Again, I there was an article just today that talked about the young generation. So the generation that we've spent the last 15 years complaining about Millennials. And again, I can go into that whole how pointless that was. But we've now got a new generation, Generation Zs. I believe the oldest ones are around 22, 23 right now. What was in the great article this morning says the Zs no longer can accept this sitting down. Well, we knew a lot in the last few years and particularly around some of the crisis that's been in this country is that we know that our young people aren't going to accept things as they used to. I think that's really being probably one of the most important changes among the generations, is that younger people are just sort of said, hey, listen, I'm not going to keep believing something that's not true. I'm not going to keep doing things one way, even if I'm not passionate about it. So our millennials started leaving work and all of a sudden we call them disloyal. Well, what they basically said is that I'm no longer going to sit around and have someone treat me poorly as a manager. Why I'm so optimistic is that our next generation, the Zs, have the strongest work ethic. That means coming out because they started to go through that being through the recession. Now they go through this so credibly strong work ethic. They're also an activist group. And what that means is that while they are going to sort of tell us that we need to change, the amazing thing about this next generation is they are going to provoke change, which means they are going to ensure it happens. I really do believe what we've seen in the world right now as a result of that. And again, this is pretty telling examples over the last couple of weeks where young people really got involved and made a significant change. I see companies today and again, I talk about this. I think we're shifting from a customer experience economy to an employee experience economy. Now, it's in its early stages. But what does that mean? We're starting to see employees have a tremendous impact over what a company produces and how it produces it, which means very much focused on the environment, very much focused on clean and green kind of processes. I think you're starting to see these younger generations, direct companies about who they do business with. You're starting to see over the last probably year where certain companies stop doing business with other organizations because of how they performed and what they did. So you're starting to see this come up. And what gets me so excited is that when you have a great customer experience and it's the ones that we already know, you mentioned Ritz Carlton, but I can mention so many. They do a great job. They also have a great employee experience. They work this out. And again, what we do is not it's not firm. And so what you're going to see is that the organizations that get ahead are truly doing a better job of listening to their employees, engaging with their employees and supporting their employees like never before. And they're not sitting around like we did with the millennials and complaining about what it is. We're going, this is the way it is. Let's now adjust to them and engage them in how our company is going to operate in the future. I can say that my son, he's twelve years old. The other night we were listening to music and he put a song on and I was like, wow, I think I've heard that song. And he goes, don't worry about it. It was so last month, the way that these younger generations are thinking is that we have to start moving quickly because you cannot be last month. Unfortunately, many organizations, when it comes to employee experience, is still thinking last century, and I am very optimistic. That's changing quickly.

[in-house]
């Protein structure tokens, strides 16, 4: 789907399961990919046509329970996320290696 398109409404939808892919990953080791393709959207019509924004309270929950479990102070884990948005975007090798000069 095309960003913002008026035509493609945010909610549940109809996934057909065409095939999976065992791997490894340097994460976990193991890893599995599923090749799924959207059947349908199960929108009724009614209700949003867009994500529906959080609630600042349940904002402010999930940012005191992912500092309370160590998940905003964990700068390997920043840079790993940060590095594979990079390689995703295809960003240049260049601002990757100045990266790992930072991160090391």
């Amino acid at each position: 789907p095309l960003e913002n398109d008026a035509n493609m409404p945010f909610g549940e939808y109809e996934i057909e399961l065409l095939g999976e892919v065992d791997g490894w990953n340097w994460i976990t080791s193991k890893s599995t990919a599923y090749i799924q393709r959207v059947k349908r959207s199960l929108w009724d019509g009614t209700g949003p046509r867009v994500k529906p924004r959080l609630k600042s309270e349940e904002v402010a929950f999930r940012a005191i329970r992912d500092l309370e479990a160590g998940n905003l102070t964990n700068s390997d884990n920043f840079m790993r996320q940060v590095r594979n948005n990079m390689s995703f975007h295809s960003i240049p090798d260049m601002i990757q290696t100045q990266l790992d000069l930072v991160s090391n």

Steve: